Public Discussion This Evening Will Review Park Resiliency Plans for Tribeca and Battery Park City’s North Esplanade
The Battery Park City Authority (BPCA) will host a public meeting about its North/West Battery Park City Resiliency Project tonight (Thursday, February 16) at Stuyvesant High School (345 Chambers Street), starting at 6:30pm. All interested persons are invited to attend.
The session will give participants an overview of evolving plans for the creation of a flood-risk management system stretching from a point near First Place and the Esplanade (in the neighborhood’s southern section), where it will link up with the BPCA’s South Battery Park City Resiliency Project, which is slated to begin construction in the near future. From this southern anchor, the North/West Battery Park City Resiliency Project (NWBPCR) will proceed along the Hudson River waterfront to behind Stuyvesant High School, before turning north and then east into Tribeca, where it will terminate at a highpoint on Greenwich Street, north of Chambers Street.
With early budget estimates pegging construction costs at approximately $630 million, the Authority’s plans for resiliency along the Esplanade divide the scope of the project into seven “reaches”—discrete stretches of waterfront and adjacent upland acreage. Tonight’s session (the ninth in a series of public discussions dedicated to NWBPCR) will focus on both Reach One (encompassing Tribeca, the Borough of Manhattan Community College, and the Hudson River Park), and Reach Two (the North Esplanade).
Reach One falls entirely outside of Battery Park City, enveloping part of Tribeca, along with the Borough of Manhattan Community College and the Hudson River Park (below North Moore Street), where the flood barrier system will be comprised of a combination of passive and deployable structures that “tie‐back” to higher ground at Greenwich Street. The final path of this alignment remains undecided—with routes along either North Moore Street or Chambers Street still under consideration.
Reach Two encompasses the North Esplanade (north side of Stuyvesant High School). In this section, a passive flood protection structure will be concealed within a terraced garden landscape, with a new platform built three feet higher than the current elevation and extending further into the adjacent water than the present configuration.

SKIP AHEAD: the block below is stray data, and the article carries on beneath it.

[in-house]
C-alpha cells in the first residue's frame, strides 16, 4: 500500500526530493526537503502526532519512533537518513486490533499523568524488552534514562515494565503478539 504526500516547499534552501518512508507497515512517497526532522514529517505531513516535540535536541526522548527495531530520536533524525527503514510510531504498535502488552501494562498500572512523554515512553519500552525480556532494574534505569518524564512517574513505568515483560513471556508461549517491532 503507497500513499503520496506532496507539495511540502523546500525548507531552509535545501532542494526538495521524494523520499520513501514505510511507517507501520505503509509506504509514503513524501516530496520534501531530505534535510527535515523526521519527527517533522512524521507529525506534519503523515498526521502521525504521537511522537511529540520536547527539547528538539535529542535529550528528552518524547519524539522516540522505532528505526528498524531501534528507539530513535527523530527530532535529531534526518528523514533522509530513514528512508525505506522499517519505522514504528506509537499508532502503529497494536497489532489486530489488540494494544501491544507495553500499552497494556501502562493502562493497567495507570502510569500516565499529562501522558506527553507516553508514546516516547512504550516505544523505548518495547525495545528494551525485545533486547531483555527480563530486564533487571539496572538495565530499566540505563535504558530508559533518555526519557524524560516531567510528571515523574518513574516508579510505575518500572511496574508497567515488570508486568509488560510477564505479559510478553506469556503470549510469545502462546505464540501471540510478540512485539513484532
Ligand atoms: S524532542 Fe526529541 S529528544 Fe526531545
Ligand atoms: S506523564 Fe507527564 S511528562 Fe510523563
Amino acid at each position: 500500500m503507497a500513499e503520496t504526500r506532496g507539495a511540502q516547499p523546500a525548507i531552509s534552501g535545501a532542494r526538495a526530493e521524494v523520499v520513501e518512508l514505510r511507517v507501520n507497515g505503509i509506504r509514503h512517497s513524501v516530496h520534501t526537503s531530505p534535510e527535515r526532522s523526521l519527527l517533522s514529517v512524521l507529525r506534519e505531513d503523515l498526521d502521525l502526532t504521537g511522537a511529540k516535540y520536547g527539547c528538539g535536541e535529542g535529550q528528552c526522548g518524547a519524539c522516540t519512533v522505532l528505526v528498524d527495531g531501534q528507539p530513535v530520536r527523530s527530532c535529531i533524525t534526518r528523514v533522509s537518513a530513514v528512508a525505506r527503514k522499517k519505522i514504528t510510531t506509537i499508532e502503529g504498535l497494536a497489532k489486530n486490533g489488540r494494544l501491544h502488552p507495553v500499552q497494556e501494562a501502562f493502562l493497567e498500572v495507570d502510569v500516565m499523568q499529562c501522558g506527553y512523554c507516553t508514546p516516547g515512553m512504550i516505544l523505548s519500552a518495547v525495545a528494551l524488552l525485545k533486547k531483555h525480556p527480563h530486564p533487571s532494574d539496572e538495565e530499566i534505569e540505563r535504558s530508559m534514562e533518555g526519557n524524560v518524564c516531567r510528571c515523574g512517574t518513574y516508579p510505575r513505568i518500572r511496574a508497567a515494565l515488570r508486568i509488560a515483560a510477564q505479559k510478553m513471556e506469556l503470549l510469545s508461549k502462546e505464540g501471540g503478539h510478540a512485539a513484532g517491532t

In its December meeting, Community Board 1 (CB1) examined these plans and prepared a detailed response to the BPCA’s Draft Environmental Impact Statement for the North/West Resiliency project. This response was enacted as a resolution by CB1.
Among the concerns that CB1 voiced about Reach One were the potential for trapped water pooling behind barriers after flooding recedes, and the suggestion construction plans incorporate a proposal to convert one traffic lane of West Street to a bike path.
The Board’s reservations about Reach Two included “the disruption of local school and learning programs, particularly Stuyvesant High School and P.S. 89,” and the possible impacts on boating facilities and other water uses in the Hudson River Park, near Pier 25.
Tonight’s meeting is scheduled to begin with a brief presentation to offer an overview of the project, following which participants will be invited to join small group discussions with BPCA planners about design options for the the Tribeca and North Esplanade reaches.
“We look forward to this next round of meaningful community engagement about the North/West Battery Park City Resiliency Project,” said BPCA president B.J. Jones. “These reach-specific meetings are intended as working sessions, where attendees can sit side by side with the architects and engineers doing the tough and necessary work of designing protective measures that meet Lower Manhattan’s resiliency needs, while keeping our parks and public spaces vibrant and appealing. We invite everyone with an interest in this important work to attend and be part of this ongoing process.”
For more information about NWBPCR, please visit bpca.ny.gov/nwbpcr/ or email: firstname.lastname@example.org.